Atomic radii decreases when moving down a period, as the number of protons increases, which thence increases the effective nuclear charge.
Atomic radii increases when moving down a group, as the number of shells increases, which thence increases shielding.
The downward-sloping pattern on the above graph shows the decrease in atomic radii down a period, and the sudden jumps upward indicate the start of a new period, as a new shell is added.
First Ionization Energy (kJ/mol) of the First 20 Elements:
Ionization energy increases when moving down a period, as more energy is required to take an electron from the element when it has a higher number of protons, and thus a higher effective nuclear charge and stronger pull on its electrons. Ionization energy decreases when moving down a group, as more shells are added and shielding increases. Because the electrons are more loosely held, less energy is required to remove them.
The upward sloping pattern on the above graph shows the increase in the first ionization energy down a period, and the sudden jumps down indicate the start of a new period, as a new shell is added.
Electronegativity (Pauling Scale) of the First 20 Elements:
Electronegativity increases down a period, as the ability of the element to attract an electron increases. Because there are more protons on the right side of the periodic table, there is a higher effective nuclear charge, enabling the element to more easily attract electrons.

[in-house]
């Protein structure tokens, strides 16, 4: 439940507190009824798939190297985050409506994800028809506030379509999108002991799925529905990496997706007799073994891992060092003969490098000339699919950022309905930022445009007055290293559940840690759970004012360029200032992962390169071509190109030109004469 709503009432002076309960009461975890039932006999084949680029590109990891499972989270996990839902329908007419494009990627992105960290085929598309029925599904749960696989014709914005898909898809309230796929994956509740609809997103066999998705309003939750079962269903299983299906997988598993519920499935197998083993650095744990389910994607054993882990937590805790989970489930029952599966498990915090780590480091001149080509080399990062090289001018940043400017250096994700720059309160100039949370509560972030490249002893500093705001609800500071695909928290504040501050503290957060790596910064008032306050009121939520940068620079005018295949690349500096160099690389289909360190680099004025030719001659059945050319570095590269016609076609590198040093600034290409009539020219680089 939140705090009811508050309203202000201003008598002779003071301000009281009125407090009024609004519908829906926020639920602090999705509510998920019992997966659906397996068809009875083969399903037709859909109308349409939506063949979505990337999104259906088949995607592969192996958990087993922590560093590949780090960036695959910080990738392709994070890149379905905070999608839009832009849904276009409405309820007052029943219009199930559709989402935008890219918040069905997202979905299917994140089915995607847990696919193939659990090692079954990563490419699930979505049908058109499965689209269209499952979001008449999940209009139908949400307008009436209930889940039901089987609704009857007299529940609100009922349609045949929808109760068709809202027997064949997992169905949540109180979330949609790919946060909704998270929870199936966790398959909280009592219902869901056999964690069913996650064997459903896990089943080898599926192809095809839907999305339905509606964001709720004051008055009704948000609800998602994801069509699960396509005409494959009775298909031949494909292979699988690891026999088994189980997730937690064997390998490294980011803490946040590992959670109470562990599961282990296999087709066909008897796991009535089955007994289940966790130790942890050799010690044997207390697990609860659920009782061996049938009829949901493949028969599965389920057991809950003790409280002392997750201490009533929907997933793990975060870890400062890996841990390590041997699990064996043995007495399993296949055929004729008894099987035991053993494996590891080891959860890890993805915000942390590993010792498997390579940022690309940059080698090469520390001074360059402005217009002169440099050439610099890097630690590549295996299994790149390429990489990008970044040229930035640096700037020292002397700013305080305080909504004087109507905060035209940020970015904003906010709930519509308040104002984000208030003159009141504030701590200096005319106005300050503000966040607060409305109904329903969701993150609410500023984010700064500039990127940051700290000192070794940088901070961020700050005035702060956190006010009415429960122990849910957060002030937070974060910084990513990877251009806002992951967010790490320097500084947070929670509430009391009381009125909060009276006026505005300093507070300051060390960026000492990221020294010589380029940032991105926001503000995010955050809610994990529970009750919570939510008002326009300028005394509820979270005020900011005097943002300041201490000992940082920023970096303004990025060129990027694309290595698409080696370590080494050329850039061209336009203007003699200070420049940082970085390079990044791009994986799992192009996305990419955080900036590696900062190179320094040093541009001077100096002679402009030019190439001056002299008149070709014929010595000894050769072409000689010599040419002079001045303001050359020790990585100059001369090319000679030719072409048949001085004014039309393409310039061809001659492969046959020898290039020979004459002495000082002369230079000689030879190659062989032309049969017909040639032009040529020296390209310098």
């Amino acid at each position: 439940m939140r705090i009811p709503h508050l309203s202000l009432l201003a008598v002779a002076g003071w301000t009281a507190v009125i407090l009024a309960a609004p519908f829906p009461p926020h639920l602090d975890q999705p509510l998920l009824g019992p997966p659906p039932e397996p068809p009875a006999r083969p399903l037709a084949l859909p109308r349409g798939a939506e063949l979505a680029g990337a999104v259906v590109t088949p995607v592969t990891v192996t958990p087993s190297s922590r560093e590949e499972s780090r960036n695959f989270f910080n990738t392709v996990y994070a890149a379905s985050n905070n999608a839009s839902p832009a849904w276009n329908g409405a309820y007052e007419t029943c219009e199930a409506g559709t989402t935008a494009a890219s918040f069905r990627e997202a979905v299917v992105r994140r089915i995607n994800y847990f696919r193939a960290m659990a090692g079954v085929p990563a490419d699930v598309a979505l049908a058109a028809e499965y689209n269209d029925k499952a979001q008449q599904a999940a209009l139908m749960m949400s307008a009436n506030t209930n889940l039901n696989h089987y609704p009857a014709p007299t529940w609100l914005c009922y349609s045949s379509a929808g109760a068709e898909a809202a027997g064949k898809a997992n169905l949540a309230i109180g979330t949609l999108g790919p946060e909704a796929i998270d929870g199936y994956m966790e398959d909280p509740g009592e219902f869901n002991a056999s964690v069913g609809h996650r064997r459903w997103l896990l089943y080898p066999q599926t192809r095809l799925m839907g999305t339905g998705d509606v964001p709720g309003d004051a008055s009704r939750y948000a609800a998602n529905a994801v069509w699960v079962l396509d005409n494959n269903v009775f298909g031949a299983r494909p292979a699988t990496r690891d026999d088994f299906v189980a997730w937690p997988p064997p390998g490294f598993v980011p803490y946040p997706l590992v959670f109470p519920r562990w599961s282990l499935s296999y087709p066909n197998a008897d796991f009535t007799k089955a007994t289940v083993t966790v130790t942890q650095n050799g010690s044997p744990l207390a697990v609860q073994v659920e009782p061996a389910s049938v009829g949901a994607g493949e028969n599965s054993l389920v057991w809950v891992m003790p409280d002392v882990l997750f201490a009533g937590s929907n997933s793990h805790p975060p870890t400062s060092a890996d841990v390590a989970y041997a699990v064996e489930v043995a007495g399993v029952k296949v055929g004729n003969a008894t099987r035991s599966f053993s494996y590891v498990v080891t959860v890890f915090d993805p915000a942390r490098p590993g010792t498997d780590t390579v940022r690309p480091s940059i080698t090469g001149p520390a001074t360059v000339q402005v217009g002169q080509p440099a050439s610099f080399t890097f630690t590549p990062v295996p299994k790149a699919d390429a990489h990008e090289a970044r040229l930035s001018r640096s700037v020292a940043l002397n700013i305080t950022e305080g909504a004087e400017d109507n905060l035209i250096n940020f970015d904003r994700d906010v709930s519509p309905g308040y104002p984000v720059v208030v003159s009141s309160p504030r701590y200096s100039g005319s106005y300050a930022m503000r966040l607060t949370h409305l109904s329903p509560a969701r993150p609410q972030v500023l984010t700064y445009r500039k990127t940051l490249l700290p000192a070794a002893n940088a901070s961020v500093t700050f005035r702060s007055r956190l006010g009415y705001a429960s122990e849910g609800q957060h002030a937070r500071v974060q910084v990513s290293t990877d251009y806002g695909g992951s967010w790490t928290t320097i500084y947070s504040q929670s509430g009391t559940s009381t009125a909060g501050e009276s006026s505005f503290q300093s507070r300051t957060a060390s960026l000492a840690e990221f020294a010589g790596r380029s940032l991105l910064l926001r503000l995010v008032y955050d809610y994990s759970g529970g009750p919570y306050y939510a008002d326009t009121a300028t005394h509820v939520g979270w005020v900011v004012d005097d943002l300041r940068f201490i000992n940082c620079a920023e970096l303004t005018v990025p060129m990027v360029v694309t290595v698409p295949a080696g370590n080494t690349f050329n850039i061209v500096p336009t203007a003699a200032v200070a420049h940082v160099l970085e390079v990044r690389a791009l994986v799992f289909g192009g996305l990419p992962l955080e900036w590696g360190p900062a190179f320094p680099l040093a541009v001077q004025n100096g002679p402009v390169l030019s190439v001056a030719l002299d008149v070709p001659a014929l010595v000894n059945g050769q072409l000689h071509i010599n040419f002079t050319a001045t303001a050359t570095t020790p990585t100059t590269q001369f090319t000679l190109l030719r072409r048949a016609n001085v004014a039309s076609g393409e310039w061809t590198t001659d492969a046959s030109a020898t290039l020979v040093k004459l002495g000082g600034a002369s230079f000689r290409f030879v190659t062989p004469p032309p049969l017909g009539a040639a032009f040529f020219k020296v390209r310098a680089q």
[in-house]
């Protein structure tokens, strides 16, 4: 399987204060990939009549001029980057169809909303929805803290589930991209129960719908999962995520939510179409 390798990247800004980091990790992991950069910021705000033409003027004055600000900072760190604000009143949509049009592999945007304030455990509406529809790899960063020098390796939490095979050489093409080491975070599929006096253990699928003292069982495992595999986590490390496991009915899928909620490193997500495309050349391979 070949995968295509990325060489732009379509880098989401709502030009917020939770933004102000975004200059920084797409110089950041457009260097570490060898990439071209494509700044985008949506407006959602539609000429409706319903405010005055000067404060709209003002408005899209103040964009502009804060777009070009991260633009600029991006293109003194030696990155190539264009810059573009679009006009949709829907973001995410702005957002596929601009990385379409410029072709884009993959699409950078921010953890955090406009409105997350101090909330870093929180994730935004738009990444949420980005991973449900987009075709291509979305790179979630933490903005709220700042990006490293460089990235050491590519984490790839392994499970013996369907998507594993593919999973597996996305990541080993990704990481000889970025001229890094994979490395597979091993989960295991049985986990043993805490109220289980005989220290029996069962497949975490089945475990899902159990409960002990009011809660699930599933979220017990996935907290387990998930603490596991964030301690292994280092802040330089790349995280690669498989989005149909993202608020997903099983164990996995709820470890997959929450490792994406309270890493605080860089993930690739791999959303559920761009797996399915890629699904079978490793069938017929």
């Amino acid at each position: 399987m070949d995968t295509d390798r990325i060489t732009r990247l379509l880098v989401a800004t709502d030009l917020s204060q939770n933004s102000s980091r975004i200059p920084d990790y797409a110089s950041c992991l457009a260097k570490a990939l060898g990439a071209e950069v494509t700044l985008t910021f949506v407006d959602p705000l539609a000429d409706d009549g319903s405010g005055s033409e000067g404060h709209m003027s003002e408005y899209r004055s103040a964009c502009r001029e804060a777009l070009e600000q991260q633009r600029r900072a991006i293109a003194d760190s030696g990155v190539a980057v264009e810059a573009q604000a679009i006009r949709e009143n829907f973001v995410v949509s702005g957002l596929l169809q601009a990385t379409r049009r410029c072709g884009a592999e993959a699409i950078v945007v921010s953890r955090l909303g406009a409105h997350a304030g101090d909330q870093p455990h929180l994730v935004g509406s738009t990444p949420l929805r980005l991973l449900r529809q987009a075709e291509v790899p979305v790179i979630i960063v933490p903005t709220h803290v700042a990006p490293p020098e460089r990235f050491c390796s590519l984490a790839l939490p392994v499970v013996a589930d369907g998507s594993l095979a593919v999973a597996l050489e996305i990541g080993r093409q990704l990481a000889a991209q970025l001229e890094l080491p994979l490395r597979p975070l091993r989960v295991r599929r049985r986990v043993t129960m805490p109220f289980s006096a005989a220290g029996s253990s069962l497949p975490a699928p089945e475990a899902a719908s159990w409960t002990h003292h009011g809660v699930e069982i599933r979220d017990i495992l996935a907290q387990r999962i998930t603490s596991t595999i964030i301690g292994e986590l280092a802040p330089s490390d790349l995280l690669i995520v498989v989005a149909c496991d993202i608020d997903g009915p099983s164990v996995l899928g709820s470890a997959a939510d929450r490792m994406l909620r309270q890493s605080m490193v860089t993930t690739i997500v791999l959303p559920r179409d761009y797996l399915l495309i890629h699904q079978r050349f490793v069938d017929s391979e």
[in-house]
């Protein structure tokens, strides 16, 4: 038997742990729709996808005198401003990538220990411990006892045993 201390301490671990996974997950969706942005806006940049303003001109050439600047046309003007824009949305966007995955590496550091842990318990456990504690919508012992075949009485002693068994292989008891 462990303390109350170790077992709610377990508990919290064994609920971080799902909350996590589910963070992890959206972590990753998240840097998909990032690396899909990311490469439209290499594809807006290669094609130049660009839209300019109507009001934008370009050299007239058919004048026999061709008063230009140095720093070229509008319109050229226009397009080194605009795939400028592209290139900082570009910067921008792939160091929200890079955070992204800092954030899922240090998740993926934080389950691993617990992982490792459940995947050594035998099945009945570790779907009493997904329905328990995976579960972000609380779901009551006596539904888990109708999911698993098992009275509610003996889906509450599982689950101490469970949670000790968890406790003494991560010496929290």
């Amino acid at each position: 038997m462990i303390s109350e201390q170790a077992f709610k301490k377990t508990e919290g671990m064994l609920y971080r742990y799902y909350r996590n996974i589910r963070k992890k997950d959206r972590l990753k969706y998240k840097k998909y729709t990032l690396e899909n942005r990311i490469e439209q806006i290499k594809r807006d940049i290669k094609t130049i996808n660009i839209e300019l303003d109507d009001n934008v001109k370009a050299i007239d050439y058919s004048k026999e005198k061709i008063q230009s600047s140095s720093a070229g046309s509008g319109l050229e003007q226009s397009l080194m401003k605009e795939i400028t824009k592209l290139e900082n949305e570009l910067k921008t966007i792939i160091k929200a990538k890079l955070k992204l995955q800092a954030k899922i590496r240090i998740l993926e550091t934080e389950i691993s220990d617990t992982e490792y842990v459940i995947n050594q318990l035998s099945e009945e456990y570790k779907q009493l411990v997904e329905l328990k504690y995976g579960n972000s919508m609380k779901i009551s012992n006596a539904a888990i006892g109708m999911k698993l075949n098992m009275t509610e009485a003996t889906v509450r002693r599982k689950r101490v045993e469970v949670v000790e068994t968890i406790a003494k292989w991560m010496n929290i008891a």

Electronegativity decreases when going down a group, as more shells are added, causing the effective nuclear charge to decrease. This causes a weaker pull on the electrons, which thence are not attracted to the atom.
The upward-sloping pattern on the above graph shows the increase in electronegativity down a period, and the sudden jumps down indicate first the noble gases, and then the start of a new period, as a new shell is added. The noble gases are the elements that cause the biggest leap down, as they do not attract any electrons because they already have a full outer shell.
Melting point (°C) of the First 20 Elements:
The melting point increases when moving down a period, as more protons are added, causing for higher effective nuclear charge, which requires more energy to break down and melt. The increase continues until group 15, when there is a sudden decrease in melting point. This decrease remains until a new period commences, as the end of the period is comprised of diatomic molecules, which only have weak Van der Waals forces to hold them together. As melting points depends entirely on intermolecular forces, which in these cases are weak, the melting points here are quite low.
The melting point decreases when moving down a group, as there are more shells, and thus a weaker electrostatic force and effective nuclear charge. This leads to less tightly bound electrons, which require less energy to break down and melt.